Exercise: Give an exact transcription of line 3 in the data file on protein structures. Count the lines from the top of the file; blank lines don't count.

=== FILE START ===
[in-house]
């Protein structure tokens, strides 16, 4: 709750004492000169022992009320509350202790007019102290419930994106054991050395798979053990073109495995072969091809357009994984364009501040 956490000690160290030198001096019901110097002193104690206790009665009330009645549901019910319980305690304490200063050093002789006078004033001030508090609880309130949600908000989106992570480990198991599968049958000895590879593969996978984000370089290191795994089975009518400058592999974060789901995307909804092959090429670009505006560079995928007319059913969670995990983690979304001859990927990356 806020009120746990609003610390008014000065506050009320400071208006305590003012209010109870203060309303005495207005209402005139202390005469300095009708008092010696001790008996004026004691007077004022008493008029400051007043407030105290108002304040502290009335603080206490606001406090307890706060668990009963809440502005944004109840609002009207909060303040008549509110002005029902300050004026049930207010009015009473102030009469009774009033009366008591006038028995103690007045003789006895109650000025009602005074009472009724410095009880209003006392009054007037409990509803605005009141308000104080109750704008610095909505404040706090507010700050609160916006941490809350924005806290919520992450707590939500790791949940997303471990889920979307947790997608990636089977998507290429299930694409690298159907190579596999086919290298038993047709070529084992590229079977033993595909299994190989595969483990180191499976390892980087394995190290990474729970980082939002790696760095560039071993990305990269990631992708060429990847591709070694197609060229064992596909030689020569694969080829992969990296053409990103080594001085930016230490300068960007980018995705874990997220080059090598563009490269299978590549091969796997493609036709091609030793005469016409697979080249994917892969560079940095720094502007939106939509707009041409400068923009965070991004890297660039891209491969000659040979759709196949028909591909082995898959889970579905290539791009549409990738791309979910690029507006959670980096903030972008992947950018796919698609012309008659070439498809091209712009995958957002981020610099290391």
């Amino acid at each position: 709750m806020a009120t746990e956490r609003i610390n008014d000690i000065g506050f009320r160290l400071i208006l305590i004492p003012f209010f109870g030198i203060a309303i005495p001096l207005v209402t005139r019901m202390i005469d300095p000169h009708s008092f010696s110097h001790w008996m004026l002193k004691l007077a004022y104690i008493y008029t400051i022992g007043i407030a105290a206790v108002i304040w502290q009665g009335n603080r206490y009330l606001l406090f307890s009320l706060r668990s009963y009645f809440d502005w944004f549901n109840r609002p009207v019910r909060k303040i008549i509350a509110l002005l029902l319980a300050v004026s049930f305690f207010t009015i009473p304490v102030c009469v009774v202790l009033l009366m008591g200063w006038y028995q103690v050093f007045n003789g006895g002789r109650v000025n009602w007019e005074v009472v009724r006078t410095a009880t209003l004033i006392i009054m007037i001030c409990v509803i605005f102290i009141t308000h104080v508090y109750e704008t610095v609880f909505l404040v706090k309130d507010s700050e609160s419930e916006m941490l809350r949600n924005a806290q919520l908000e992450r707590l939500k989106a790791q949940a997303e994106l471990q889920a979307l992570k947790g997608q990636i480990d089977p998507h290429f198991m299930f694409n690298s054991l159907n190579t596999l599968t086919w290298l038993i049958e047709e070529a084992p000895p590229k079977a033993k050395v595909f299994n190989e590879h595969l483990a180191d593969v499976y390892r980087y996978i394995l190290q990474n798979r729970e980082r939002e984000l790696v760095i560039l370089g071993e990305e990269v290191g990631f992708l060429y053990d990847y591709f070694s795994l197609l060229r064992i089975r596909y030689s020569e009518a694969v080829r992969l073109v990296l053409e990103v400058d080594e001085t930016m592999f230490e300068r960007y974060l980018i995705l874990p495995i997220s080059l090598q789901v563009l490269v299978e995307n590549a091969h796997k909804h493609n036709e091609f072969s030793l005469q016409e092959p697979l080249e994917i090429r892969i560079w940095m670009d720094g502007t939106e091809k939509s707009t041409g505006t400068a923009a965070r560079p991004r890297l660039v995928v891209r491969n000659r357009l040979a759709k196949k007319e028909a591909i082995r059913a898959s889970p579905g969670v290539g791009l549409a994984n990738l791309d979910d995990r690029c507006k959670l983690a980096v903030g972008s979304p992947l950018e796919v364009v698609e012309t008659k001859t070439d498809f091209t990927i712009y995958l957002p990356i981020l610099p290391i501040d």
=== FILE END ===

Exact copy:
């Amino acid at each position: 709750m806020a009120t746990e956490r609003i610390n008014d000690i000065g506050f009320r160290l400071i208006l305590i004492p003012f209010f109870g030198i203060a309303i005495p001096l207005v209402t005139r019901m202390i005469d300095p000169h009708s008092f010696s110097h001790w008996m004026l002193k004691l007077a004022y104690i008493y008029t400051i022992g007043i407030a105290a206790v108002i304040w502290q009665g009335n603080r206490y009330l606001l406090f307890s009320l706060r668990s009963y009645f809440d502005w944004f549901n109840r609002p009207v019910r909060k303040i008549i509350a509110l002005l029902l319980a300050v004026s049930f305690f207010t009015i009473p304490v102030c009469v009774v202790l009033l009366m008591g200063w006038y028995q103690v050093f007045n003789g006895g002789r109650v000025n009602w007019e005074v009472v009724r006078t410095a009880t209003l004033i006392i009054m007037i001030c409990v509803i605005f102290i009141t308000h104080v508090y109750e704008t610095v609880f909505l404040v706090k309130d507010s700050e609160s419930e916006m941490l809350r949600n924005a806290q919520l908000e992450r707590l939500k989106a790791q949940a997303e994106l471990q889920a979307l992570k947790g997608q990636i480990d089977p998507h290429f198991m299930f694409n690298s054991l159907n190579t596999l599968t086919w290298l038993i049958e047709e070529a084992p000895p590229k079977a033993k050395v595909f299994n190989e590879h595969l483990a180191d593969v499976y390892r980087y996978i394995l190290q990474n798979r729970e980082r939002e984000l790696v760095i560039l370089g071993e990305e990269v290191g990631f992708l060429y053990d990847y591709f070694s795994l197609l060229r064992i089975r596909y030689s020569e009518a694969v080829r992969l073109v990296l053409e990103v400058d080594e001085t930016m592999f230490e300068r960007y974060l980018i995705l874990p495995i997220s080059l090598q789901v563009l490269v299978e995307n590549a091969h796997k909804h493609n036709e091609f072969s030793l005469q016409e092959p697979l080249e994917i090429r892969i560079w940095m670009d720094g502007t939106e091809k939509s707009t041409g505006t400068a923009a965070r560079p991004r890297l660039v995928v891209r491969n000659r357009l040979a759709k196949k007319e028909a591909i082995r059913a898959s889970p579905g969670v290539g791009l549409a994984n990738l791309d979910d995990r690029c507006k959670l983690a980096v903030g972008s979304p992947l950018e796919v364009v698609e012309t008659k001859t070439d498809f091209t990927i712009y995958l957002p990356i981020l610099p290391i501040d």